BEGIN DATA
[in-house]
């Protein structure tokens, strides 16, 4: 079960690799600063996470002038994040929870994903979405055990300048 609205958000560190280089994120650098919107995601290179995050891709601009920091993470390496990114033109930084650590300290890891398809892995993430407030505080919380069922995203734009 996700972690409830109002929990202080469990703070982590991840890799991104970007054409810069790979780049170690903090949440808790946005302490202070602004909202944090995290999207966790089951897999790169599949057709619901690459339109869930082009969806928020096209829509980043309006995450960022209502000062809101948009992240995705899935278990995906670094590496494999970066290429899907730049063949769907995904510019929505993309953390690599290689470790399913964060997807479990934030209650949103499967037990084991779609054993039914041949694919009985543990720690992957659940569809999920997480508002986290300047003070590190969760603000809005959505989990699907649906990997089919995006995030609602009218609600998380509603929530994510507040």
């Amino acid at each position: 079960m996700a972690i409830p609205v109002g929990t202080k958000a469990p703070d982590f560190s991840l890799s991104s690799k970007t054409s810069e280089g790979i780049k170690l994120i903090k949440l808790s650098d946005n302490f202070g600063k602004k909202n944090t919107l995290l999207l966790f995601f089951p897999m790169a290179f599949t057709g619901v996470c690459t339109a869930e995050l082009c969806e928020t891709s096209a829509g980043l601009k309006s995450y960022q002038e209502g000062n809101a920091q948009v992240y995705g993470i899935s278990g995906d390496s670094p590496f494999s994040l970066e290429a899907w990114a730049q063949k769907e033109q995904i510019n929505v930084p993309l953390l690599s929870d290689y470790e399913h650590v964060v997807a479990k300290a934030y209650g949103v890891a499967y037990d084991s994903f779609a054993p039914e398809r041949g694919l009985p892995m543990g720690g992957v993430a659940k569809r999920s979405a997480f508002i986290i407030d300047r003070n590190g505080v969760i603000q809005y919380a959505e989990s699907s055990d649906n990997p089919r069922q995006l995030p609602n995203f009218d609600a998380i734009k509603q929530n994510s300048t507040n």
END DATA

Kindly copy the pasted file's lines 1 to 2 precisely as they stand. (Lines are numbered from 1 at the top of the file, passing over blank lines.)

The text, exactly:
[in-house]
């Protein structure tokens, strides 16, 4: 079960690799600063996470002038994040929870994903979405055990300048 609205958000560190280089994120650098919107995601290179995050891709601009920091993470390496990114033109930084650590300290890891398809892995993430407030505080919380069922995203734009 996700972690409830109002929990202080469990703070982590991840890799991104970007054409810069790979780049170690903090949440808790946005302490202070602004909202944090995290999207966790089951897999790169599949057709619901690459339109869930082009969806928020096209829509980043309006995450960022209502000062809101948009992240995705899935278990995906670094590496494999970066290429899907730049063949769907995904510019929505993309953390690599290689470790399913964060997807479990934030209650949103499967037990084991779609054993039914041949694919009985543990720690992957659940569809999920997480508002986290300047003070590190969760603000809005959505989990699907649906990997089919995006995030609602009218609600998380509603929530994510507040």